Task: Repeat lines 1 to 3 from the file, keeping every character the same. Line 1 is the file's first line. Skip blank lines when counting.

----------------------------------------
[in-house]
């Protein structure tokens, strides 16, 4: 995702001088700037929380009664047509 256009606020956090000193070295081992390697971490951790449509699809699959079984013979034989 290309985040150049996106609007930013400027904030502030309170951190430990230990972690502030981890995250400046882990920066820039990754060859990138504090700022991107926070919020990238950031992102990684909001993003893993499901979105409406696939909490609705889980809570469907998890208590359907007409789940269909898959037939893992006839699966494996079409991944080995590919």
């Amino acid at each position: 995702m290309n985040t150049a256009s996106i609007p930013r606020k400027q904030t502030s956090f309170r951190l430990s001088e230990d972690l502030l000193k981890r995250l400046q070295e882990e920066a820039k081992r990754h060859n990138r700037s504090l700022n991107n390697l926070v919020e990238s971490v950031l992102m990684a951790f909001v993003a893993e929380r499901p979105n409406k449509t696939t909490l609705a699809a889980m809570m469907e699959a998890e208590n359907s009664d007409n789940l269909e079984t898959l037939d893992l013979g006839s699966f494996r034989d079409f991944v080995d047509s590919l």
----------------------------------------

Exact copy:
[in-house]
């Protein structure tokens, strides 16, 4: 995702001088700037929380009664047509 256009606020956090000193070295081992390697971490951790449509699809699959079984013979034989 290309985040150049996106609007930013400027904030502030309170951190430990230990972690502030981890995250400046882990920066820039990754060859990138504090700022991107926070919020990238950031992102990684909001993003893993499901979105409406696939909490609705889980809570469907998890208590359907007409789940269909898959037939893992006839699966494996079409991944080995590919």
């Amino acid at each position: 995702m290309n985040t150049a256009s996106i609007p930013r606020k400027q904030t502030s956090f309170r951190l430990s001088e230990d972690l502030l000193k981890r995250l400046q070295e882990e920066a820039k081992r990754h060859n990138r700037s504090l700022n991107n390697l926070v919020e990238s971490v950031l992102m990684a951790f909001v993003a893993e929380r499901p979105n409406k449509t696939t909490l609705a699809a889980m809570m469907e699959a998890e208590n359907s009664d007409n789940l269909e079984t898959l037939d893992l013979g006839s699966f494996r034989d079409f991944v080995d047509s590919l």